I am 11 1/2 years old. I don't like being at pit so well. Its too hard work for us. My sister hurries with me. I've been two years and a half in this pit. It tires my legs and arms but not so much my back. I get my feet wet. I come down at 7 and 8. I come out at 4 and sometimes at 2 and sometimes stay until 6. I laked on Saturdays for I had gotten cold. I am wet in the feet now. They are often wet. We test and hour one day with another but we stop none at Saturdays. I push the corf with my head and it hurts me and is sore. I go to Sunday School to Methodists every Sunday. I ABC. I've heard I shall go to Heaven if I'm a good girl and to hell if I'm bad but I never heard nought at all about Jesus Christ. We are used very well but sometimes the hurriers fall out and they pay us. I have no mother. My father works at pit.

Sometimes the specialist knowledge of a family historian is needed to identify a witness. I am grateful to Jane Roberts who researched this branch of her family.

Elizabeth's parents were Jonathan Ibbetson (witness 267) and Elizabeth nee Rushworth. Her siblings were Hannah, John (died in infancy). James (witness 263), William, Martha, John (witness 264) Mary, the younger sister who worked with Elizabeth, and possibly Joseph.

Elizabeth married miner Joseph Haigh in Quarter 2 1850. There is no indication of how she earned a living after 1842 and no indication that she had any paid employment after her marriage. Their children were Nelson, Martha, Emma and Allen. She died in Quarter 1 1883.

Jane Roberts has posted a wealth of information about Elizabeth's family on her website

No 283 Mary Holmes aged 14 1/2, Hepworth

I have been eight years working in the pits. I have always hurried. I never thrust much. I always hurry as you saw me with a belt and chain round my waist and the chain between my legs. I hurry so in the Board gates. I always wear lad's clothes. The trousers don't get torn at all. It tires me middling. My back doesn't ache at all or my legs. I like being in the pit and don't want to do ought else. I never tried to do anything else. Sometimes I get cold by its being so wet. The wet covers my ankles. I am sure nobody has told me what to say. I don't go to Sunday School. I read in the spelling book. I don't know my letters. I don't know who Christ was. I haven't heard that much about him. They thrash me sometimes in the pits. It is not the getters it's the hurriers that does it. They don't hurt me much. There are 13 children on my family now four are boys and are all in the same pit with me. I have no other sisters working in the pit now. I have a shilling for hurrying two dozen that is 16 corves. This is my regular stint. Sometimes I stop and fill the corves after the getter is gone. I don't know how long I shall stop in the pit. I have two sisters married and one is in service. They all hurried before. I am sure I would rather be in the pit where I am thrashed sometimes and work in the wet than do anything else.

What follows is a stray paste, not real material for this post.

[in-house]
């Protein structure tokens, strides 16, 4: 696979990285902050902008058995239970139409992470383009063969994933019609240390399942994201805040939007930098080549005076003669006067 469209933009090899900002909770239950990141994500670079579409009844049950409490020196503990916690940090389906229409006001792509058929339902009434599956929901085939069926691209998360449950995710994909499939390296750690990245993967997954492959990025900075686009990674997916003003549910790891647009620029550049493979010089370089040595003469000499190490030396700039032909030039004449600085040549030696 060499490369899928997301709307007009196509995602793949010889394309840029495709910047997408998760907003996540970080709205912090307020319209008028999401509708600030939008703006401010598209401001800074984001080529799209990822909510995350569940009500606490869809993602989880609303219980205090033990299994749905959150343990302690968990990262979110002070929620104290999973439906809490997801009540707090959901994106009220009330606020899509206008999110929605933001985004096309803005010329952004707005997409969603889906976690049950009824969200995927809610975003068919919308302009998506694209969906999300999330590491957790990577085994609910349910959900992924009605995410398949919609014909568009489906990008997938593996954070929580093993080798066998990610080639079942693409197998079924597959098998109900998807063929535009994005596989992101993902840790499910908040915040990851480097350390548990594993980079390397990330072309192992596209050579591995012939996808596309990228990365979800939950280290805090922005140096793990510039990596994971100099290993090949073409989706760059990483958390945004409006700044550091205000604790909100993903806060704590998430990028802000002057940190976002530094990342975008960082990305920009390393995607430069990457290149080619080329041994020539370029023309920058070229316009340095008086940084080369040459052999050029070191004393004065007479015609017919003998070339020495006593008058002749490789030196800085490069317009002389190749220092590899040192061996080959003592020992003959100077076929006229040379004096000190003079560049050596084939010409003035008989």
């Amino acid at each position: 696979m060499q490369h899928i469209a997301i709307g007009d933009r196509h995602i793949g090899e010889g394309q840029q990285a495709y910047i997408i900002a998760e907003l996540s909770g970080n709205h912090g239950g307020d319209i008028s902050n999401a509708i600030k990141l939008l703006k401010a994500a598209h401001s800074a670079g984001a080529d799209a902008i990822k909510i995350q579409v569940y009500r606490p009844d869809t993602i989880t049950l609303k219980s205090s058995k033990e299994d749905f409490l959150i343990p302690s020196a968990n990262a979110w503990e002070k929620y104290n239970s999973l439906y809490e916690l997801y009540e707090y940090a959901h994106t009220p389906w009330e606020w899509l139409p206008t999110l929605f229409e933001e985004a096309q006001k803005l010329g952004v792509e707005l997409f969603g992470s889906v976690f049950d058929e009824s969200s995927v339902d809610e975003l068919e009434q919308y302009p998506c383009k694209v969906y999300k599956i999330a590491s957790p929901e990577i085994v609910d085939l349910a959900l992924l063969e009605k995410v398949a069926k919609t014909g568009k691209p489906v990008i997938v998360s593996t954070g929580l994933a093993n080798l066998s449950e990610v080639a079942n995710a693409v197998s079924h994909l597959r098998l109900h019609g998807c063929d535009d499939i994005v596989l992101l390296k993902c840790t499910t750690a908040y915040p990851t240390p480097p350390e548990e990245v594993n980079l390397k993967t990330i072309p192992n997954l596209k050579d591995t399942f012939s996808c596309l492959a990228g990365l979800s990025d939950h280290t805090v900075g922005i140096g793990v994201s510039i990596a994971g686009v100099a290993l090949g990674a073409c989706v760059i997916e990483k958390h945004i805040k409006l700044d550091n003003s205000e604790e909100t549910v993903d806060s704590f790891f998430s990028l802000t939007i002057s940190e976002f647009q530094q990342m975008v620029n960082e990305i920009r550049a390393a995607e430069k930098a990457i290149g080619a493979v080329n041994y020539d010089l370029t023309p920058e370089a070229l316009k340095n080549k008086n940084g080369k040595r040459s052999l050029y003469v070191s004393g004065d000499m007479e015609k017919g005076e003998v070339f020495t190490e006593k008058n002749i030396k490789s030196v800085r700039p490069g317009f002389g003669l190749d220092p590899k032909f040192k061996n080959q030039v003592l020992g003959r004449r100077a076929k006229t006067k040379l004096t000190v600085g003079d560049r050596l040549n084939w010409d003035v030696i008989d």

Mary's parents were Jonathan and Ann Holmes. Her siblings included Elizabeth, John, Abel, Isaac, Lydia. James, Ellen, Martha and Charlotte.

Mary is believed to have married Abel Hellawell in Quarter 2 1849. Their children included Ben, Emma, Jane, Fred, Ann, Joe, Thomas and Harry. The couple can be located in the Holmfirth area until the 1881 census.

No 285 Rachel Tinker aged 13, Hepworth

I don't think I have worked three years quite. I dress like a lad I the pit and always a belt round my waist and the chain between my legs and then I leaned forward and go on my hands and feet. I tear my clothes sometimes with the chains. They get torn between the legs. It is not hard work. I've never been tired with it. I only hurry in the endings with the belt and chain and there are no rails. It is no such hard work. I have hurried by myself ever since I begun. I would as soon hurry by myself as have one with me. They neer thrash me. I sometimes hurry a run after the getter is gone but not often. I would as soon be in the pits as anywhere else for ought I know. My father is the banksman and had half a dozen girls. We have no boys. We would be fast if he couldn't send us to the pit. I have been at Sunday School. I can read in the spelling book but I don't know all my letters. I don't know which made the world. I never heard Jesus Christ. I wash my hands and face and neck every night when I get from the pit. I wash myself all over every Sunday at morning before I put my clean things on. I am quite sure nobody has told me what to say.